[December 23, 2018] The world today is recognizing the end of World War I; brought to an end by an armistice on November 11, 1918. Often overlooked was a killer far deadlier than the war. The 1918 Flu Pandemic killed an estimated 50-100 million people. But was it a failure in leadership that caused it to spread?
The question is ignored; not because it’s neither relevant nor unimportant. The question of whether the influence (flu) pandemic occurred because of a failure in leadership simply remains unasked because the war overshadowed it. The war, on the other hand, was a major contributing factor to the spread of the flu.
The 1918 flu occurred because of the close quarters and massive troop movements helped fuel the spread of the disease. In the U.S., unusual flu activity was first detected in military camps and some cities during the Spring of 1918. Communications about the severity and spread of the flu were kept quiet as officials were concerned about keeping up public morale and not giving away information about illness among soldiers during wartime.1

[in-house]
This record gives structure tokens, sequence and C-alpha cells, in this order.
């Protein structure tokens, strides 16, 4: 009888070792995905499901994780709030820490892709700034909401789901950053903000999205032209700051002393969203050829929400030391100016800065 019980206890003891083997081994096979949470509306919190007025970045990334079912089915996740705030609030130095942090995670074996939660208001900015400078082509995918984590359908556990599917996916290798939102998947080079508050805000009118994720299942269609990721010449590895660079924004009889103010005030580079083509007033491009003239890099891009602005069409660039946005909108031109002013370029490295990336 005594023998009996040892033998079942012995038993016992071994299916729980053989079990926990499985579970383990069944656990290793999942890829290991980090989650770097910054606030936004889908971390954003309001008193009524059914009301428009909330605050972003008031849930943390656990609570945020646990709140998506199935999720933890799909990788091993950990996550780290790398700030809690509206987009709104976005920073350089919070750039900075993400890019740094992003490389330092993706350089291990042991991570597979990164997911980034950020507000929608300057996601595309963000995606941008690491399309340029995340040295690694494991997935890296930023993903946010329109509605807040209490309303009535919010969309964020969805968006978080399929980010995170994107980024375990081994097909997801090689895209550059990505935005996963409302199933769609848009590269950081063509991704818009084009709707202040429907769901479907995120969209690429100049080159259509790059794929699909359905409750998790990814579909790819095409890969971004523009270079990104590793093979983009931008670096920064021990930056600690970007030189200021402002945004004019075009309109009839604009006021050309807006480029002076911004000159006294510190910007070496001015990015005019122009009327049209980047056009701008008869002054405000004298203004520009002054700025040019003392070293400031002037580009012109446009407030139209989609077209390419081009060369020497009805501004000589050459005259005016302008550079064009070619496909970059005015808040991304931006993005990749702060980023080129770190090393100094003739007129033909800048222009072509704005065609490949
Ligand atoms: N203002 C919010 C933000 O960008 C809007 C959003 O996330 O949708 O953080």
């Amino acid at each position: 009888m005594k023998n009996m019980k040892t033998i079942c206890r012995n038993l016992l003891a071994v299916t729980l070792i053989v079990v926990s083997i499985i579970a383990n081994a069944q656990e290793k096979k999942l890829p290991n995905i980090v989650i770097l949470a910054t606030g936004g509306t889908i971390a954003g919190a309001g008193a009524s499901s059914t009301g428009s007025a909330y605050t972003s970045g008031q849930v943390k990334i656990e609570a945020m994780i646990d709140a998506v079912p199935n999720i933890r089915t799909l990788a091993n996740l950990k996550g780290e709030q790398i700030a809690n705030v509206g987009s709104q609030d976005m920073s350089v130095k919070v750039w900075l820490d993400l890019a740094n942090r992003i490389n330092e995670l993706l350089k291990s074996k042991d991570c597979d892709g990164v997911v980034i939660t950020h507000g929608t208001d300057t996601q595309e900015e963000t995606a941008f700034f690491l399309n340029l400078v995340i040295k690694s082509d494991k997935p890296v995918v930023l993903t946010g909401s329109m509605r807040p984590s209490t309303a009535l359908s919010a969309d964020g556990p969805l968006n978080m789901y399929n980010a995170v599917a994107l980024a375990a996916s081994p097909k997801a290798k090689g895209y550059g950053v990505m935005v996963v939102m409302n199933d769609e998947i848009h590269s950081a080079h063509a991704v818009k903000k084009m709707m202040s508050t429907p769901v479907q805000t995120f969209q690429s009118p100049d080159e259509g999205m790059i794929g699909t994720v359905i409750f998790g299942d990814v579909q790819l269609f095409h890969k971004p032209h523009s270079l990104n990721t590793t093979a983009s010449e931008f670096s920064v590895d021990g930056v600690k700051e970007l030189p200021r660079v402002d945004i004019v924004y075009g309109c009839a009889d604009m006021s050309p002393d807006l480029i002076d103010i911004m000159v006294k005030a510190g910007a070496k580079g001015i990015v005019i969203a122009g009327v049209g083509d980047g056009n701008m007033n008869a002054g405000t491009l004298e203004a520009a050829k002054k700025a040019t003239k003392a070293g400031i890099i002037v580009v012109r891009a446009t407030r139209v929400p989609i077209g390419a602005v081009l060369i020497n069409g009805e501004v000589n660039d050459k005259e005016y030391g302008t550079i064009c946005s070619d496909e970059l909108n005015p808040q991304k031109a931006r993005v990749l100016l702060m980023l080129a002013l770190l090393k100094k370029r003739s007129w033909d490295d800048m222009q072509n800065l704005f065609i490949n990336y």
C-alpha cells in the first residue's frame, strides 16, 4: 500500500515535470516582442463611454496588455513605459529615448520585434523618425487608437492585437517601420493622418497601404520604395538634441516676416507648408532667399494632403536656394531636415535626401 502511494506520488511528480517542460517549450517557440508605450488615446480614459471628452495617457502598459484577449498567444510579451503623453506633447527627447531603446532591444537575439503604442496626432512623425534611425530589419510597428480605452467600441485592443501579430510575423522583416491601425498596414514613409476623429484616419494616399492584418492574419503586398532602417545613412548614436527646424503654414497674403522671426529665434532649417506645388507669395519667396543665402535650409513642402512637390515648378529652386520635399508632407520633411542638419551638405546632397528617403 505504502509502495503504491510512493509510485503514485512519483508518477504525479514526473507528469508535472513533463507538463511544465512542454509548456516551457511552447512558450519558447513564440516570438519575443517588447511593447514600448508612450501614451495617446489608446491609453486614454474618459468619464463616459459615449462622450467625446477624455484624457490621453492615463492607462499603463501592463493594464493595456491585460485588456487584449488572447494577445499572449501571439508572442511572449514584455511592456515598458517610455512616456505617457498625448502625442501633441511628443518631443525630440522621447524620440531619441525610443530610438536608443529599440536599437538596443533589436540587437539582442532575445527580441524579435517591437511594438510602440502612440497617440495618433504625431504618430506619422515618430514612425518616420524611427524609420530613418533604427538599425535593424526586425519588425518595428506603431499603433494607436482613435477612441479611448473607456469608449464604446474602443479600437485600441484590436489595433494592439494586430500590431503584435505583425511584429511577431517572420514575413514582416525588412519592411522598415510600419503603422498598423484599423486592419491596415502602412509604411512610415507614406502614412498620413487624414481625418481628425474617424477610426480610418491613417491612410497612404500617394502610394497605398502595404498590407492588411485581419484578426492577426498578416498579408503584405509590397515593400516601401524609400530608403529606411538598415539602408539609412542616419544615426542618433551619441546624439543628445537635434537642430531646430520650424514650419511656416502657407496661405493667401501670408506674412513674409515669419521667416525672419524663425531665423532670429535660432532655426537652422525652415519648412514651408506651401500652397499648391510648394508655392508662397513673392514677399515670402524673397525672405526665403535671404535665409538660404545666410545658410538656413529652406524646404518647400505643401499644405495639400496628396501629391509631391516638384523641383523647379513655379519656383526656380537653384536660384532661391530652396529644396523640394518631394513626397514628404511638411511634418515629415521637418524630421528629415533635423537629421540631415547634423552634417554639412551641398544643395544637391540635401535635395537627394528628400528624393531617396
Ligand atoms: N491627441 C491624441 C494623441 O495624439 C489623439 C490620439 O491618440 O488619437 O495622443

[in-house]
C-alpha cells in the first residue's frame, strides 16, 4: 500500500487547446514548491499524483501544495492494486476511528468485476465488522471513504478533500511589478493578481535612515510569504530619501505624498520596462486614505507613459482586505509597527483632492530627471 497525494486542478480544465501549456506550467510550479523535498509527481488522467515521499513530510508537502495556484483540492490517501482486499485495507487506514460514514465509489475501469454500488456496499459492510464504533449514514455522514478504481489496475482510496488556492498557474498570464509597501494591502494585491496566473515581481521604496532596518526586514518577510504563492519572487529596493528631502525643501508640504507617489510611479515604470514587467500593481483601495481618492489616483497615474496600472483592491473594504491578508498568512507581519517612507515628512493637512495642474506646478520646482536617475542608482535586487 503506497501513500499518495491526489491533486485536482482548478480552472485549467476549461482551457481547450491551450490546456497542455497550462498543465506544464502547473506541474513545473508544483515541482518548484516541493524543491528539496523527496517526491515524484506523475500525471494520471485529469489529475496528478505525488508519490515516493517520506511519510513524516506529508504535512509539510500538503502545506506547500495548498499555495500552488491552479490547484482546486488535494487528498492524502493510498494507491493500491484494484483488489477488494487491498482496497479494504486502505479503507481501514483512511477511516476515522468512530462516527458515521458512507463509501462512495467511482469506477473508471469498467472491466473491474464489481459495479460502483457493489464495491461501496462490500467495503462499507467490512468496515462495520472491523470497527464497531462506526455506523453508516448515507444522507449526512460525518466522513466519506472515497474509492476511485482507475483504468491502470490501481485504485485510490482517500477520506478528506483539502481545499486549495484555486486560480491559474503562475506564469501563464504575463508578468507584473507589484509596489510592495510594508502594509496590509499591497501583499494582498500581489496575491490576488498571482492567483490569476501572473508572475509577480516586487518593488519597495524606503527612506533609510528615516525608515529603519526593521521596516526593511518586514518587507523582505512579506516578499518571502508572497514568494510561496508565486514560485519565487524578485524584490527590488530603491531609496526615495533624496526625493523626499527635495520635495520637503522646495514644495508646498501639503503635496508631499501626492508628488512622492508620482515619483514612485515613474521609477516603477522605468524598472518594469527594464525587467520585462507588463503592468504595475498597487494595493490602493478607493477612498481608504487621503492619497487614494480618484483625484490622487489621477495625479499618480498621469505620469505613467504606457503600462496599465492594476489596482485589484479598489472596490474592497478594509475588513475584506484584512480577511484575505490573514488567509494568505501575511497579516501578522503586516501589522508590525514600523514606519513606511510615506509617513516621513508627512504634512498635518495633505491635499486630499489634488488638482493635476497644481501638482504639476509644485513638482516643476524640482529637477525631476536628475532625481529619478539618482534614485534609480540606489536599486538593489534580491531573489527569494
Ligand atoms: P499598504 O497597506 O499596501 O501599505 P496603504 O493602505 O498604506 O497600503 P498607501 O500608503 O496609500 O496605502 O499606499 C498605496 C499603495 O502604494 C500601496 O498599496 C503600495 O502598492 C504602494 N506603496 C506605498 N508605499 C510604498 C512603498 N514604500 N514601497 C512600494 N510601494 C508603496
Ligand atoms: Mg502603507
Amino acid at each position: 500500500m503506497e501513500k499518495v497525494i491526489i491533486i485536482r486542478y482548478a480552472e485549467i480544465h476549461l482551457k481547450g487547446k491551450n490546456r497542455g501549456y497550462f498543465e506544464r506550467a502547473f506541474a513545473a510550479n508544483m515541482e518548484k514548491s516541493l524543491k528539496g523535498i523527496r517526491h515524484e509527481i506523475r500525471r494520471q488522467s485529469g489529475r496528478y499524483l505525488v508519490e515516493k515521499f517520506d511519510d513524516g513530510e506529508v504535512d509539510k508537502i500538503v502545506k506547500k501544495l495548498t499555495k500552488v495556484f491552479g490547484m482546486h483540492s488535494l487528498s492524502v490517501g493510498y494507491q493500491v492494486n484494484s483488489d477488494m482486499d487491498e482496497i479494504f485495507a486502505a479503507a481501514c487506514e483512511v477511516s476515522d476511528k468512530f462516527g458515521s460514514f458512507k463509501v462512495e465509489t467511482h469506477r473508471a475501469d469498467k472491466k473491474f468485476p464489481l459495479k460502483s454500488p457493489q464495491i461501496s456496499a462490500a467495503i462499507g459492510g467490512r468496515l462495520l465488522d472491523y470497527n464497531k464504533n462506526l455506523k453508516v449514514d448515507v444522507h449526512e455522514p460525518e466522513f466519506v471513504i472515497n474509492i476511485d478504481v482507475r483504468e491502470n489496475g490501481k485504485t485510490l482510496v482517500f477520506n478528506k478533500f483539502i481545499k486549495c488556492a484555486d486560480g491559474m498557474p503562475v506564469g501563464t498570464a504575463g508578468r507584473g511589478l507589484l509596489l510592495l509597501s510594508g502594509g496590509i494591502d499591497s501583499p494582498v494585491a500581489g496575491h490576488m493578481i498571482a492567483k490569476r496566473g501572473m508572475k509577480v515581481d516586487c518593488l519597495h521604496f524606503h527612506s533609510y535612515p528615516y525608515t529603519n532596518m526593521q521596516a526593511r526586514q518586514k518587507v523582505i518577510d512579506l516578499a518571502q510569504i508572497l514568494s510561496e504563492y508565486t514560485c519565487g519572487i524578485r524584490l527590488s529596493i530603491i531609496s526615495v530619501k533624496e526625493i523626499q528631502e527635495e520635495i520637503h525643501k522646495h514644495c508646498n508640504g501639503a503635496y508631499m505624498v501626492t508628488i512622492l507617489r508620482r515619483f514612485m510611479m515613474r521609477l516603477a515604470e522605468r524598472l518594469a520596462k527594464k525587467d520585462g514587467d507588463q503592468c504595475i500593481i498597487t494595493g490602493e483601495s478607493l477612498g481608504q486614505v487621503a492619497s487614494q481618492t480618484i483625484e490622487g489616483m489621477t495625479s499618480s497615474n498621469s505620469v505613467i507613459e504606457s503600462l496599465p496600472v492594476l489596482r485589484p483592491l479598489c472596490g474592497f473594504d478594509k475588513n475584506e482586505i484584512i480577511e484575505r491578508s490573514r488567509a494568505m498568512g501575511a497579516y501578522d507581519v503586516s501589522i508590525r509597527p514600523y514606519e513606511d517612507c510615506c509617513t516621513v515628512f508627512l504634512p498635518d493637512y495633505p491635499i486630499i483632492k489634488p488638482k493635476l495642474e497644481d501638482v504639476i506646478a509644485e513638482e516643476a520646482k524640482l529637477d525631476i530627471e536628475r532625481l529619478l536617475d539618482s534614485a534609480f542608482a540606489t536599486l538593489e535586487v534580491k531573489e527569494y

In 1918, scientists had not yet discovered viruses, so there were no tests to diagnose, detect, or identify the flu. Prevention and treatment methods were limited. For example, unlike today, there were no vaccines to protect against infection, no antiviral drugs to treat, and no antibiotics to treat secondary bacterial infections.
To prevent the spread of the flu, efforts to limit the spread of the disease were limited to a variety of measures that helped. This included the promotion of good hygiene, isolation and quarantine of the sick, use of disinfectants, and closures of public settings. Leadership, mostly at the local level, was a major factor in keeping the number of deaths down in the U.S. and in other industrial nations.
While many will argue that the cause of World War I is the failure of much of Europe’s political leadership, we can unequivocally say that the 1918 Flu Pandemic was not a leadership failure. The war was certainly a factor in the spread of the flu but not of its cause. If it were not for the many political and societal leaders, the destruction of the 1918 flu pandemic would have been much worse.